In troubling times, seeing chaos as opportunity
Rev. Shannon Johnson Kershner spoke at the APCE 2017 conference.
M.A.C.E./M.Div. student Marcy Wright shares her reflections on attending the Association of Presbyterian Church Educators (APCE) 2017 Annual Event in Denver, Colorado.
The 2017 APCE conference in Denver was truly transformative. From the opening worship and plenary to the informative workshops on intergenerational spiritual formation, praying the scriptures during Lent and spiritual autobiography, to the fellowship with colleagues committed to the Christ’s vision in the world, to the closing plenary and worship complete with mass choir and band, there was much to take in as we considered together what the conference theme “God With Us in the Chaos” means for our individual and collective lives as the body of Christ. For three days our meditations on the scripture “Be still and know that I am God” served to nurture, revive and encourage us for our journey with our Lord.
And yet, it wasn’t until that closing plenary, led by Rev. Shannon Johnson Kershner, that the theme took on a more personal dimension for me. I had relished the idea of going deeper in my understanding of how God was in fact at work with us—me—during what seems like very tumultuous times. No—they don’t seem like it, they are. Every day we are bombarded with news of new conflicts, old conflicts morphing into catastrophes with our most vulnerable neighbors caught in the cross hairs. We wonder, “Where is the church?” Well, as Rev. Kershner reminded us, there’s often gloomy news on that front as well—“the church is dying.” “Membership is down.” “The church has too much internal conflict.” The body designed to partner with God in rescuing folks from chaos was, in fact, itself mired in chaos.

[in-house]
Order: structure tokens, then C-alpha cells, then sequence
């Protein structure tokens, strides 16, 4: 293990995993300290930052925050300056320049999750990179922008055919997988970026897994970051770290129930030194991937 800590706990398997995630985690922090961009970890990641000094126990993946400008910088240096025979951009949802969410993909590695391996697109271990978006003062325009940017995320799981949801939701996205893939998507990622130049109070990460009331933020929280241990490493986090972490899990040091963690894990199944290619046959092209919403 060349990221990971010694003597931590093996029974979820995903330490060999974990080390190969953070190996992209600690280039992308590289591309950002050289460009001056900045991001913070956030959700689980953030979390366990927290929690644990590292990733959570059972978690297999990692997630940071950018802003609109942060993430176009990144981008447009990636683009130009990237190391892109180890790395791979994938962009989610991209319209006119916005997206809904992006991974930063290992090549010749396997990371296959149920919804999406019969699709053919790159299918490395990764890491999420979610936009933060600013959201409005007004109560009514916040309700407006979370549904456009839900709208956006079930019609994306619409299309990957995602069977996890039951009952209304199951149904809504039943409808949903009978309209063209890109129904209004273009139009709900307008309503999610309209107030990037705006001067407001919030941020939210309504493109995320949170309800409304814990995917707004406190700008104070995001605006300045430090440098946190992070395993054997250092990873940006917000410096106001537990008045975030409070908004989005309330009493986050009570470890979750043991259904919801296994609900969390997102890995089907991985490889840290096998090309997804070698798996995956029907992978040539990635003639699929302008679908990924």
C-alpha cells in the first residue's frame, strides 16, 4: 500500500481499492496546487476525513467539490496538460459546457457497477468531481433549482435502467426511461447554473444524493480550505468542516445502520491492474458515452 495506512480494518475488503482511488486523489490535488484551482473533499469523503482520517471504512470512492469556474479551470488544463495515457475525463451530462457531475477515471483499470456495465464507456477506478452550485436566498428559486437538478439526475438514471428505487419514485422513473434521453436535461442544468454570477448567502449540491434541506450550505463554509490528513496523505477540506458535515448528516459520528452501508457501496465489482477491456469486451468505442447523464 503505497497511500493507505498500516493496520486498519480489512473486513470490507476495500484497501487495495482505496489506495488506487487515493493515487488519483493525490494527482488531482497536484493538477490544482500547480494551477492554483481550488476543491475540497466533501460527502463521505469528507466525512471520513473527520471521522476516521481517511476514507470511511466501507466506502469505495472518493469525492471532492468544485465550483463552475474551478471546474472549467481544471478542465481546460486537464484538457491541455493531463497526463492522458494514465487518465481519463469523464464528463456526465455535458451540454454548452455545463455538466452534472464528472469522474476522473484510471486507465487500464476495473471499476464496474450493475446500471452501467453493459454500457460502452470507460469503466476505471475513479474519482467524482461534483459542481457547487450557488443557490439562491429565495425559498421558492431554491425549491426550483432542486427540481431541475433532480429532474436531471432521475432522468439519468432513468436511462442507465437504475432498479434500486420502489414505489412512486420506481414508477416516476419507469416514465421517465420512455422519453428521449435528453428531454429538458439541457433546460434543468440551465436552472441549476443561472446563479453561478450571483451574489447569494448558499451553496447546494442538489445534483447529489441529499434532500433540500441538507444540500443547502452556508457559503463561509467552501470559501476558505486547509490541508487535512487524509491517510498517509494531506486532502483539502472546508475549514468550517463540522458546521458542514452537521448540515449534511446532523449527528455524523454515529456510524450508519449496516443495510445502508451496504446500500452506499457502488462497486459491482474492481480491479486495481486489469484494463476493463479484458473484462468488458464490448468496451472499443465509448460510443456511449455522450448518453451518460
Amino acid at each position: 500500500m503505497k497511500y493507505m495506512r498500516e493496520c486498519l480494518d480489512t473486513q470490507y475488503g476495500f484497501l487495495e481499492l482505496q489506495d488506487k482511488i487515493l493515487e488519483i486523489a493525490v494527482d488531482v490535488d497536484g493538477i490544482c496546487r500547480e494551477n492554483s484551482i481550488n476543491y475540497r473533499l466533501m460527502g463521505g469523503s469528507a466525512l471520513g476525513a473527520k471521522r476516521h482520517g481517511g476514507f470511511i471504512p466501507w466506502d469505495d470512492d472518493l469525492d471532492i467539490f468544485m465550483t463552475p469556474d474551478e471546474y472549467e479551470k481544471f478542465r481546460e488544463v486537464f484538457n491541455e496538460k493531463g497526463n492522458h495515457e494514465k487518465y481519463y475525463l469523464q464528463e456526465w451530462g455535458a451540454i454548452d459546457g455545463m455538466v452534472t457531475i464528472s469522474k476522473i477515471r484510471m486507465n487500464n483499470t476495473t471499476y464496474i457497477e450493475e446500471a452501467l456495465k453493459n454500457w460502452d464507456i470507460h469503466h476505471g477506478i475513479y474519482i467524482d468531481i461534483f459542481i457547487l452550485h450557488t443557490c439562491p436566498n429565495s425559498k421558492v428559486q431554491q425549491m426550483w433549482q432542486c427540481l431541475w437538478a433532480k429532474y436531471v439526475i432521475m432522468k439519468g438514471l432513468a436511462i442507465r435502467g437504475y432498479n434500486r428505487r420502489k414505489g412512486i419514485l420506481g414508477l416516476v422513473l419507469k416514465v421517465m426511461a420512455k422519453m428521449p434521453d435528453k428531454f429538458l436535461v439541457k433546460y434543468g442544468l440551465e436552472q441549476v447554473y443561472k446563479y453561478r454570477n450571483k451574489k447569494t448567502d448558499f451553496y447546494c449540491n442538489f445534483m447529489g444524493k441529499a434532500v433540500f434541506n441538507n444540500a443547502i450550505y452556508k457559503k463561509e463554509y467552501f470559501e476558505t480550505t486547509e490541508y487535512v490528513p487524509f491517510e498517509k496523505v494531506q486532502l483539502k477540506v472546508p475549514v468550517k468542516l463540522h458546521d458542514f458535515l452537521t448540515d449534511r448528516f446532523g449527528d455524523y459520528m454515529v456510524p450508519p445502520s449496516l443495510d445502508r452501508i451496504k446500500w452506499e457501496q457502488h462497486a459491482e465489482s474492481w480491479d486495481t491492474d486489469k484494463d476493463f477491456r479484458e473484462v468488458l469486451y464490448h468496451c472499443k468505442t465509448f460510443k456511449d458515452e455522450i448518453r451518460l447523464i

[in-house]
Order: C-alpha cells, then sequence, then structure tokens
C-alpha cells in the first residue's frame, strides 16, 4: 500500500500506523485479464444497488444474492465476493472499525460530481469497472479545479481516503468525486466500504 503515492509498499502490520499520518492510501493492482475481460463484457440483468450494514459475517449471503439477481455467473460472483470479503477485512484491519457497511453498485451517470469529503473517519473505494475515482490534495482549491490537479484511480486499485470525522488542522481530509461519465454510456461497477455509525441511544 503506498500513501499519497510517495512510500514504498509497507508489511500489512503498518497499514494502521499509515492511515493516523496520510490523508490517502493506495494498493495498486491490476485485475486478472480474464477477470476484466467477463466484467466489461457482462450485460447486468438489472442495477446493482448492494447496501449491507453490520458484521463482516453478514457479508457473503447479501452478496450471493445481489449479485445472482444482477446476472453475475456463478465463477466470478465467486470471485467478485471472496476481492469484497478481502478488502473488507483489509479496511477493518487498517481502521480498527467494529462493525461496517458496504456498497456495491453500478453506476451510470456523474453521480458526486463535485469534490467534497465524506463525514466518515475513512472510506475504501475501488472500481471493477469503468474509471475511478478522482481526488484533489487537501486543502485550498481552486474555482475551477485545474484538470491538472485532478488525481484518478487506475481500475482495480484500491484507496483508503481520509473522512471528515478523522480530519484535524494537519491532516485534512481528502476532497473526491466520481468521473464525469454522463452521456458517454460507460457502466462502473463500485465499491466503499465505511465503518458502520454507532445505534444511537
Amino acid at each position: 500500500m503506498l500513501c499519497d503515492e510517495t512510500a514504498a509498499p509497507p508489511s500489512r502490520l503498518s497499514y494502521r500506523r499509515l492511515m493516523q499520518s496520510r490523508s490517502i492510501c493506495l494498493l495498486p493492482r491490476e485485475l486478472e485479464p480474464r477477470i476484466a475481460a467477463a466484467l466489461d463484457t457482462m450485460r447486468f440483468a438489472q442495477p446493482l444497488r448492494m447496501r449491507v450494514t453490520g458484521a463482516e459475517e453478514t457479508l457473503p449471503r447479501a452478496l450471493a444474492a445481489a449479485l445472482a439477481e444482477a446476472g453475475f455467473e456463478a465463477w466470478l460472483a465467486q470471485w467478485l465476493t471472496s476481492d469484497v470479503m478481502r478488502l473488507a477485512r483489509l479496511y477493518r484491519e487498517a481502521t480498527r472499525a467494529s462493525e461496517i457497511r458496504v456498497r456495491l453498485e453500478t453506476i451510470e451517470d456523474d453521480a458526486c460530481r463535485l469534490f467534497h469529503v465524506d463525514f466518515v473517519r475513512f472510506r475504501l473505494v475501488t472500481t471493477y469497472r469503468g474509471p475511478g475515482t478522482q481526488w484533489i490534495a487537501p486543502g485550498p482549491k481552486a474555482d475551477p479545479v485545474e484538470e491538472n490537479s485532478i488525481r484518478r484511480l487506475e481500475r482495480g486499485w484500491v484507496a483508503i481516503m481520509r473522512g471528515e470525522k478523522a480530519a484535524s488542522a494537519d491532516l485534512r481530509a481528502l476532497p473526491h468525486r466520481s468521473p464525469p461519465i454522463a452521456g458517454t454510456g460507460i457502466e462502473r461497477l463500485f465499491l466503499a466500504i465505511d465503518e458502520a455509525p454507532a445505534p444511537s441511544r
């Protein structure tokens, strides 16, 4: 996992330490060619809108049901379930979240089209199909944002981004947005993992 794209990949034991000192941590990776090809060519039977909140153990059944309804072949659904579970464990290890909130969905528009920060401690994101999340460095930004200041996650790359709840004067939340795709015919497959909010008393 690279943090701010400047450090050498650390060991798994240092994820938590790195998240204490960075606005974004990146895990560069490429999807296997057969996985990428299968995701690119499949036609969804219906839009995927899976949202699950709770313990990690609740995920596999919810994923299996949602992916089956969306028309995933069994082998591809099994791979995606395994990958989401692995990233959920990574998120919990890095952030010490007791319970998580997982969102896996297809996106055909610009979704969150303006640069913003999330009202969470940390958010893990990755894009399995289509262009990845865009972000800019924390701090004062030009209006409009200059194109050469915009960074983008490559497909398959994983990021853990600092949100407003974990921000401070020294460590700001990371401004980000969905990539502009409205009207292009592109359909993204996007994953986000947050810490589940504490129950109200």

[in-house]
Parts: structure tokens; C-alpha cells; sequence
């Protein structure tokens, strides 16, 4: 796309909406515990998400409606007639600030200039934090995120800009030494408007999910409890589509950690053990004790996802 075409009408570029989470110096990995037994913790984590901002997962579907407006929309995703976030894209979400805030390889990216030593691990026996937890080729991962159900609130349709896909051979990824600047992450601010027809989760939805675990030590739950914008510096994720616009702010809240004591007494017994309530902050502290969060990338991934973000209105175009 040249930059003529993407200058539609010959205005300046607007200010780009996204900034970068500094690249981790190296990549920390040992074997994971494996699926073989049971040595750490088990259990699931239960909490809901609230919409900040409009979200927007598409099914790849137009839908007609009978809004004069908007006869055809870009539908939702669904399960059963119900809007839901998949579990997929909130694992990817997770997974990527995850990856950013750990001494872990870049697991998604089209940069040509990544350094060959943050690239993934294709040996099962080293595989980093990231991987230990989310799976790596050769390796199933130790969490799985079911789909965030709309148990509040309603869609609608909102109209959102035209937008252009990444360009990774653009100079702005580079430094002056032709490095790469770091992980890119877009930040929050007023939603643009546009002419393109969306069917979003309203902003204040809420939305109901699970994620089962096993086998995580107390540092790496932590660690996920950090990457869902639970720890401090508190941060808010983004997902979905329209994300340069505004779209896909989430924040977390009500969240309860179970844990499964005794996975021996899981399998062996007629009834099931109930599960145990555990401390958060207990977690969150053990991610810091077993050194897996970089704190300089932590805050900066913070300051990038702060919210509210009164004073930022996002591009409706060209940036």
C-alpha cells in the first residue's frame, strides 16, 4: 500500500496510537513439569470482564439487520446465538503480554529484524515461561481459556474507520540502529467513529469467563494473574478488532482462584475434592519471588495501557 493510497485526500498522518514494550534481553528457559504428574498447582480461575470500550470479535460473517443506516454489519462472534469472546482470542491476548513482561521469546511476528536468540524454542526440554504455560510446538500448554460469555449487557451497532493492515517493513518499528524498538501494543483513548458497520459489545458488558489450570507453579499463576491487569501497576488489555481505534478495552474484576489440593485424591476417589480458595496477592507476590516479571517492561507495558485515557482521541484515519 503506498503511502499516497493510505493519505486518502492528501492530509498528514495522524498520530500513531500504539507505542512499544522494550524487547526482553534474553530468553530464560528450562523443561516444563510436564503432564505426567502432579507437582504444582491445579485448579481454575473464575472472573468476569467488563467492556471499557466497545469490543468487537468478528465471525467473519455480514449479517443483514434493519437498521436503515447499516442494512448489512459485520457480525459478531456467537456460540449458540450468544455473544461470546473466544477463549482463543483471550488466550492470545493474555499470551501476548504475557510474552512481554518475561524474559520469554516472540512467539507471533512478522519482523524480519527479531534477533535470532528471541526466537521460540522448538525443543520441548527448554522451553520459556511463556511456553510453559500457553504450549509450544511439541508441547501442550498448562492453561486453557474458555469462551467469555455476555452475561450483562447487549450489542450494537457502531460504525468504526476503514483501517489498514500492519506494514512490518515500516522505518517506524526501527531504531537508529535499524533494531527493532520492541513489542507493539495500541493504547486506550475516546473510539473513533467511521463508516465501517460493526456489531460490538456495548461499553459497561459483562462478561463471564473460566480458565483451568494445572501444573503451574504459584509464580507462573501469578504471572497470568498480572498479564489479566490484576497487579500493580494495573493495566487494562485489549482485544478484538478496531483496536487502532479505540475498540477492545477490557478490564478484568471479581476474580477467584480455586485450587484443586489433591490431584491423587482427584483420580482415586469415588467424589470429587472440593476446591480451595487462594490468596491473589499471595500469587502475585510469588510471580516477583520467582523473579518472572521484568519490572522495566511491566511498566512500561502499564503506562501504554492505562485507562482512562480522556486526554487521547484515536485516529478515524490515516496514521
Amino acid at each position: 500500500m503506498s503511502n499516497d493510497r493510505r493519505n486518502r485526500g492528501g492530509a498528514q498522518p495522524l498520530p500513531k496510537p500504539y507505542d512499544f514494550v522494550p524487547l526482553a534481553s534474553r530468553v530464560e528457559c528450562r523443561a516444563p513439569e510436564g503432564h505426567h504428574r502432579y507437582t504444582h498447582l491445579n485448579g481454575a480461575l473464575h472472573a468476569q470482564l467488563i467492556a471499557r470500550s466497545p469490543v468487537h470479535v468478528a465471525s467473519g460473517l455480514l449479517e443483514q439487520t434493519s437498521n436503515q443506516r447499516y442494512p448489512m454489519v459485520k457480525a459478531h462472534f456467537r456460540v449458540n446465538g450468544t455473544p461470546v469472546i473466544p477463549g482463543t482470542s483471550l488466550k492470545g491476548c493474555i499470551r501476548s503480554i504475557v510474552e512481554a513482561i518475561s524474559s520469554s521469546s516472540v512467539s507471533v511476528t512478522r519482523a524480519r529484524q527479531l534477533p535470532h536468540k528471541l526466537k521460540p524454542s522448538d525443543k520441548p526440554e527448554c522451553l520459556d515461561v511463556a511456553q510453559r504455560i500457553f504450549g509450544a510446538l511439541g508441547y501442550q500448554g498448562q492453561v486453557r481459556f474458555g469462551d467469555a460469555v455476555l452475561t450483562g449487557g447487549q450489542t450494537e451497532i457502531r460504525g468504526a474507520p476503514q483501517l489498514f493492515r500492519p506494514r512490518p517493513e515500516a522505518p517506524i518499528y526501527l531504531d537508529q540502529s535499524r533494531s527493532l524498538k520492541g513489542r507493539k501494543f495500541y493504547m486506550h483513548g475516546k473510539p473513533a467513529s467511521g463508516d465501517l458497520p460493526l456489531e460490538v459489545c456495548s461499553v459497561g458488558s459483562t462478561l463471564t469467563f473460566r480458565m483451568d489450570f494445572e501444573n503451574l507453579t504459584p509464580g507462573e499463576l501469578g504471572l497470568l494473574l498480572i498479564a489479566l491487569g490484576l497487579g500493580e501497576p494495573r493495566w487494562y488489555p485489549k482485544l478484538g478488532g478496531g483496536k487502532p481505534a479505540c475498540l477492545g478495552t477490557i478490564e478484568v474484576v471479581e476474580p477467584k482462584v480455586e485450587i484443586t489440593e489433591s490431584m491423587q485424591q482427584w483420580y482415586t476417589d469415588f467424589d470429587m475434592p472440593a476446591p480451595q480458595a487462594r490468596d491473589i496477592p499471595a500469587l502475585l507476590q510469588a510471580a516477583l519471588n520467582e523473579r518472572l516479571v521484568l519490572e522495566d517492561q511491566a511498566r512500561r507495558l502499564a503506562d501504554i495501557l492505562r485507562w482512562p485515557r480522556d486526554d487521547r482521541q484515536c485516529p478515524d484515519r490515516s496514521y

But what Rev. Kershner illuminated for me and others in attendance was instead of seeing the chaos completely in negative terms, lamenting how bad things were—we should see chaos as an opportunity. Instead of viewing chaos as a “churning” of unruly and malevolent forces—we can choose to see the chaos as a churning “ripe with possibility.” The chaos in our world, in our own lives presents us with the chance to renew and re-define and even re-imagine. Maybe it’s the chaos that will birth a new idea, a new ministry, or even new leadership which will breathe new life into our visions and our missions as we do our work for God’s kingdom.
When I am still, I can see that God has been at work within my own life during “chaos.” Even my journey to seminary, while a very positive thing as I finally answered God’s call to ministry, was fraught with conflicts and challenges as I uncoupled myself from one phase of my life to embark on another. There were frustrations and churnings—disorder and confusion—that I thought would cripple me. But in hindsight, I can now see the possibilities and opportunities for learning and fellowship and service that God was opening up for me through that transition. God has been with me throughout and will continue to be as my call takes shape, as my call transforms into many different calls along this journey. This new understanding has led to my own definition of “chaos theory”—where trusting in God and being still enough to allow God to work in our midst transforms any and all chaos into something powerful and full of possibility.